Foster Connections in the Classroom
Take advantage of the opportunities to connect with students during class.
I stepped into my first high school classroom with zero years of experience. I was terrified, excited, and nervous. I honestly didn’t have any idea of what I was doing those first few days.
I read the traditional first-year teacher text, The First Days of School, which ensured I kept a frown on my face (until at least October) and came prepared with seating charts, class rules, and bell ringers.
As I struggled through the first few weeks of establishing some sort of credibility with teenagers that were literally five years younger than me, I fine-tuned my classroom management skills and developed the “teacher’s look” to help keep rambunctious teens in line.
What I learned in the first few months of teaching is that students can spot emotion, like a dog on a scent. They knew I was nervous, they knew I was new, and they were kind to me anyways.
What I came to appreciate, and what I insist upon now as a more seasoned educator, is that students crave authenticity in the classroom. They respect genuineness and honesty and are even okay when you answer their question with “I don’t know, but let’s find out!”
Now, I enter the classroom with a smile on my face, and the desire to work with my students, not against them. If we create an antagonistic relationship from the outset, then of course the classroom will become a battle of wills. They will wait to see if you will crack and will pounce on any inconsistencies or injustices the moment they happen.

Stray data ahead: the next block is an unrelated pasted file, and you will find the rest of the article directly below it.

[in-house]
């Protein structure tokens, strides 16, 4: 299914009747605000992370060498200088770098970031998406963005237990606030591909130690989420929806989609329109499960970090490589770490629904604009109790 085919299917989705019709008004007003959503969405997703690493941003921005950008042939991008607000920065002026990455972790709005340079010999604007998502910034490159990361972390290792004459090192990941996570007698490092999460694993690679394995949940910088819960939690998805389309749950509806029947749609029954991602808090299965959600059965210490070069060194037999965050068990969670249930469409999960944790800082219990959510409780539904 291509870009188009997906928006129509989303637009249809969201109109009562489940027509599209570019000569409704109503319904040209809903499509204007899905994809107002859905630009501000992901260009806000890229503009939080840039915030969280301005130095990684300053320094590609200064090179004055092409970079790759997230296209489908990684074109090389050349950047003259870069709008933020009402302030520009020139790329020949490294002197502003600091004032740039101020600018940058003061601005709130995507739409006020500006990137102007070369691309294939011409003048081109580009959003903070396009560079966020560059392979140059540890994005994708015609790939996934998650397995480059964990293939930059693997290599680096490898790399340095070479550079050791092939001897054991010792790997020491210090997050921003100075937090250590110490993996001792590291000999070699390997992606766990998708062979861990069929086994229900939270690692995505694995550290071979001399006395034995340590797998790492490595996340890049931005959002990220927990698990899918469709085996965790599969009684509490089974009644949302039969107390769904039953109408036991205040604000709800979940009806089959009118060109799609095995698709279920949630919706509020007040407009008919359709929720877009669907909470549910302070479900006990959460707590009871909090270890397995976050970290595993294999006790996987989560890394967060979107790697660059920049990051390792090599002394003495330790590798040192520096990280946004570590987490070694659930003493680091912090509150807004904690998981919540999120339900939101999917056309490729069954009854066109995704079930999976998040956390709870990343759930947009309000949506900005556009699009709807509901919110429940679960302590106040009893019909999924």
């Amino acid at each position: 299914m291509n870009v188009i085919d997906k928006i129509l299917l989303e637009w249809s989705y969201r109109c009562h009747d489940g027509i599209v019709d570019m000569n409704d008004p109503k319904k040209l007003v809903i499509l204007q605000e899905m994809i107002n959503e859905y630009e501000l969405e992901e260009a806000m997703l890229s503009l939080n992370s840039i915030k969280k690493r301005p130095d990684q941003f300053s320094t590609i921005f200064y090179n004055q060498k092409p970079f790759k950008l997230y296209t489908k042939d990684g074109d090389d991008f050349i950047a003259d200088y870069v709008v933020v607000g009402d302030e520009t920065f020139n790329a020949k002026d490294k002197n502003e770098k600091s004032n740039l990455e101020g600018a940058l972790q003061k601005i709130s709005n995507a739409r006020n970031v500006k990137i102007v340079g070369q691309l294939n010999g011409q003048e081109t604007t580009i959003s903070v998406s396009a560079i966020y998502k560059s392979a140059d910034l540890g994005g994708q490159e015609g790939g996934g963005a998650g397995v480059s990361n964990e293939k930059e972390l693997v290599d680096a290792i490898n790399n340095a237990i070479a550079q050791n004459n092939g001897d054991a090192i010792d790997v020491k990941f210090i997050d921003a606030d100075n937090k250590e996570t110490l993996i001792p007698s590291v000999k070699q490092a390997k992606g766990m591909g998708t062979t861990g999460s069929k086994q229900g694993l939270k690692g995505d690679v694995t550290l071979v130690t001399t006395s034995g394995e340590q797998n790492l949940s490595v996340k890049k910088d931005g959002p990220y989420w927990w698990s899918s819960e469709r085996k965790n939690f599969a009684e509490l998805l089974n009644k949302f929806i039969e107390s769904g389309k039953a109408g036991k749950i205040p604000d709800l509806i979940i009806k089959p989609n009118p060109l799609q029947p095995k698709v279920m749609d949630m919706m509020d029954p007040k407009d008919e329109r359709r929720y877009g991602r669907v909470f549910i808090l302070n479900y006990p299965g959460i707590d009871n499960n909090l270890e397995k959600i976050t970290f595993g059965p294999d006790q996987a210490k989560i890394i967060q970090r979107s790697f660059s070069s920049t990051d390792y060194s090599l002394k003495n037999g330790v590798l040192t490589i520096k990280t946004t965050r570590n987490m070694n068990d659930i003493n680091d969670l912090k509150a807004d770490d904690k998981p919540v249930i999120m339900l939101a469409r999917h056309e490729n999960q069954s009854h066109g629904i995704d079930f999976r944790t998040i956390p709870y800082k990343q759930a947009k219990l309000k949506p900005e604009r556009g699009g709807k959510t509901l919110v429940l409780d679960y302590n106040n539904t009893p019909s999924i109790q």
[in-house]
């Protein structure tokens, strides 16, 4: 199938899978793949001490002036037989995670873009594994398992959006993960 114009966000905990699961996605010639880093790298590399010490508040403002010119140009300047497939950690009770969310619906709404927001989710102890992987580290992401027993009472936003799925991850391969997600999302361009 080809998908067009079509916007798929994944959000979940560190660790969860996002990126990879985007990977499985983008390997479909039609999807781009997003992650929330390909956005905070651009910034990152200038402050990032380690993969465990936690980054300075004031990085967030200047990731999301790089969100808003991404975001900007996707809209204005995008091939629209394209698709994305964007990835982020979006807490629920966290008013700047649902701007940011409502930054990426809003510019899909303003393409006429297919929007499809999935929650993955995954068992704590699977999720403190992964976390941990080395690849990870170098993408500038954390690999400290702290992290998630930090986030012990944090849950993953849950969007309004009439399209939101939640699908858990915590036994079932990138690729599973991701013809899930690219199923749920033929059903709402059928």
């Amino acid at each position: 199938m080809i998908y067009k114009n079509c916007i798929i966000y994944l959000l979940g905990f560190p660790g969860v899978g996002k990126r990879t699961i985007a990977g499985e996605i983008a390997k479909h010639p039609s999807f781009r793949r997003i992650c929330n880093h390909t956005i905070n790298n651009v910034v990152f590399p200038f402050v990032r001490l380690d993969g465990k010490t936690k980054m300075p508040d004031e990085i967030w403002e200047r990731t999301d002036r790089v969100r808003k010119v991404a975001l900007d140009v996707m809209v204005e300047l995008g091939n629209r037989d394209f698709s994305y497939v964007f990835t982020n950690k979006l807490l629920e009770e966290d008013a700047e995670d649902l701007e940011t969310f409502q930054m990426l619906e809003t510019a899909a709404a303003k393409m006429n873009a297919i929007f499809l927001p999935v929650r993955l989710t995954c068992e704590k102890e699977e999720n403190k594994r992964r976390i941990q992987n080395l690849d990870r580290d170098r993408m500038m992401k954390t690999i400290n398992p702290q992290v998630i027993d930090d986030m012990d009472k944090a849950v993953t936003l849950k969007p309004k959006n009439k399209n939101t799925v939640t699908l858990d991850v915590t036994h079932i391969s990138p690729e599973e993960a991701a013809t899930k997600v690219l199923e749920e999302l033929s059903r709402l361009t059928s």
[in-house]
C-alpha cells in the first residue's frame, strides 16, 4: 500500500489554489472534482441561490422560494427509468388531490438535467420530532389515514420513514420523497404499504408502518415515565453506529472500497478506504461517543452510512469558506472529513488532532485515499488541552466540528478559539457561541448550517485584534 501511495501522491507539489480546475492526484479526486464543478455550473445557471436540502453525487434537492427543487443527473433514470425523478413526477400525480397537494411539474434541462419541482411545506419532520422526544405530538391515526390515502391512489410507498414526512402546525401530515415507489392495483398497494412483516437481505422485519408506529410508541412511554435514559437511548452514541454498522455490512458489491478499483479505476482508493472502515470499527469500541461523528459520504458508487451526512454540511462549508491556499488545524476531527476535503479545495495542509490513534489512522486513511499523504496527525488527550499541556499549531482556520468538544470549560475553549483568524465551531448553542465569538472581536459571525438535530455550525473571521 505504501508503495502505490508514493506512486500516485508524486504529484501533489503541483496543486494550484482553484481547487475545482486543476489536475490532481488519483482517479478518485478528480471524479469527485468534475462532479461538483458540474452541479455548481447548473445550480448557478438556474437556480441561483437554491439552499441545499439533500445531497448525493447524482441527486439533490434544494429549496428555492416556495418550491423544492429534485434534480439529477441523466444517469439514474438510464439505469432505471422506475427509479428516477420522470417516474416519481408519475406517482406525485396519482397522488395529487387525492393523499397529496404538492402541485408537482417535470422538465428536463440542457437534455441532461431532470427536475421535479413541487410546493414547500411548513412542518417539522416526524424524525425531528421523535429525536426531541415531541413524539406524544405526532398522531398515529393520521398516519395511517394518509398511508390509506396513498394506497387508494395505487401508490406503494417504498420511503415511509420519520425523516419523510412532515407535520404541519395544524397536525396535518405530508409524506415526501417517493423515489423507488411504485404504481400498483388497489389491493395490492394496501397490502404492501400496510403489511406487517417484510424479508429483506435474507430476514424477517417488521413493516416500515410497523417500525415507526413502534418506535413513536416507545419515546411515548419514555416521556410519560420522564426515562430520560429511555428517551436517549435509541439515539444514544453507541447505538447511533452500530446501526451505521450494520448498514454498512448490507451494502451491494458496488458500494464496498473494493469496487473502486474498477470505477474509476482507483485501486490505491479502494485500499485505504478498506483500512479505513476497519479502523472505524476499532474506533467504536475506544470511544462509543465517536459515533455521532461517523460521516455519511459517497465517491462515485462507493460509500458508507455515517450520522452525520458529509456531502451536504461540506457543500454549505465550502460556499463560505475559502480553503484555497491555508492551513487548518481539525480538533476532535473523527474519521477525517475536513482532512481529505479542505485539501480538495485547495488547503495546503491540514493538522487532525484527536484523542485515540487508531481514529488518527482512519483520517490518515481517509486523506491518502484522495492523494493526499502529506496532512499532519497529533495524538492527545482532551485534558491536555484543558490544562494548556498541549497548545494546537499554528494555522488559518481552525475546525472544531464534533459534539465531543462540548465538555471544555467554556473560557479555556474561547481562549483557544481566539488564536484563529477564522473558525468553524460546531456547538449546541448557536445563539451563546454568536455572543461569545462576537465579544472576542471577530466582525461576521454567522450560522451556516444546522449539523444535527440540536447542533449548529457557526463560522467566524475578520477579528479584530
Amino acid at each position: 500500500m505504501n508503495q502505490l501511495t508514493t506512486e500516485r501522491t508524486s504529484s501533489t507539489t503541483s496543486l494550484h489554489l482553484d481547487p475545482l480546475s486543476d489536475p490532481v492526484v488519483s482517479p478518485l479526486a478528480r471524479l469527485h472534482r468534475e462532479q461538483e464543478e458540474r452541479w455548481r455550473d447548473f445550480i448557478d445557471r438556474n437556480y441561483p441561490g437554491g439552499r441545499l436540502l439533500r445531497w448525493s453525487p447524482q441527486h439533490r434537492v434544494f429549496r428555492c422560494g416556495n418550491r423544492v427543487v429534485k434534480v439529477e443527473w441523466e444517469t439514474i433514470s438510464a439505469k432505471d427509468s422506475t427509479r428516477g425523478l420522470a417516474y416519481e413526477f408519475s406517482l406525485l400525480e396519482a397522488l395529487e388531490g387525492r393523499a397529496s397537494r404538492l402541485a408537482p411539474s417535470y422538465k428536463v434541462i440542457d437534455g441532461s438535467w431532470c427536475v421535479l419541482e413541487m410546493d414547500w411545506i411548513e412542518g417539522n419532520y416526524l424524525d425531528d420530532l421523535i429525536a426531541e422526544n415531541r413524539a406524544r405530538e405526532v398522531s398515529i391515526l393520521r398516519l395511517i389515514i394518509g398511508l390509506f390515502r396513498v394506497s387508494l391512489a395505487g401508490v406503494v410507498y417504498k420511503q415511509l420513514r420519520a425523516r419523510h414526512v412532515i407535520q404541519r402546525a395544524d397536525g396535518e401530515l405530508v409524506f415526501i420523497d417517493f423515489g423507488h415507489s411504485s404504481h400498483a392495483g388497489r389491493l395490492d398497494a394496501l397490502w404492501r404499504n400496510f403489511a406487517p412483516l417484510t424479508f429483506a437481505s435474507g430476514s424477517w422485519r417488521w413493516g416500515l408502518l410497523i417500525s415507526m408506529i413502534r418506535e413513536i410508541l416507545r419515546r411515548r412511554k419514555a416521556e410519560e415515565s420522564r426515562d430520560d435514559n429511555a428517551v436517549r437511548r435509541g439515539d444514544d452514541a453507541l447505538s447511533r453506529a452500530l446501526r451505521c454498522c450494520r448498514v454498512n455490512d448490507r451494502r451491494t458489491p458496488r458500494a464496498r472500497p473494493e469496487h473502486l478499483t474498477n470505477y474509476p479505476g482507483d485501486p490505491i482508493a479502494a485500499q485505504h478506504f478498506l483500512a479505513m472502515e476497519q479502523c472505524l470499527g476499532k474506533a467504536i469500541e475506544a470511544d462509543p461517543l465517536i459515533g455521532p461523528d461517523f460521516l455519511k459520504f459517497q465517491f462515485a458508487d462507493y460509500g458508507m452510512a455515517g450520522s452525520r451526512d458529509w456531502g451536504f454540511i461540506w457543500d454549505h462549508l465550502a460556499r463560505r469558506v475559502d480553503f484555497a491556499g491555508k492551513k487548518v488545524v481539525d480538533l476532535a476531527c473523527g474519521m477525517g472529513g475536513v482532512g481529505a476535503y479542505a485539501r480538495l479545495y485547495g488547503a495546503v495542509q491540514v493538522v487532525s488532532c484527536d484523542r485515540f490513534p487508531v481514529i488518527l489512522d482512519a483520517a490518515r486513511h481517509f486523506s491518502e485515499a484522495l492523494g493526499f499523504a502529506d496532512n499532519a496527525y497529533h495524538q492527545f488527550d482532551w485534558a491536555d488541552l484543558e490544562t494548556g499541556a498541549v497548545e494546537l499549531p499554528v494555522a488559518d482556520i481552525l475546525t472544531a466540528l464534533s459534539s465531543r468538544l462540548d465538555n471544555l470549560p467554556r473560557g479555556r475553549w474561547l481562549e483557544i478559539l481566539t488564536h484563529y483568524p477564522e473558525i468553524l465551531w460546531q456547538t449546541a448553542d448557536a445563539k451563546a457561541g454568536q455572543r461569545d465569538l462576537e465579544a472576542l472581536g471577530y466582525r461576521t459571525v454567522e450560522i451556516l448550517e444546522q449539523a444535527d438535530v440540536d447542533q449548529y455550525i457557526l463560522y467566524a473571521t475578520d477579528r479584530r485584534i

With respect, consistency, and communication, students will willingly go along for the ride in the classroom, and maybe even learn something while they are there.
I have adapted a few approaches to my classroom since those first years of teaching, and thankfully, I have been better for it.
Connect at the Beginning of Class
The standard teacher advice is to promptly start class with a bell ringer or bell work. Students should immediately disengage from peers upon walking in the door, hastily retrieve their supplies, and busily get to work on whatever is posted on the board. No time for nonsense, smiles, or chatting.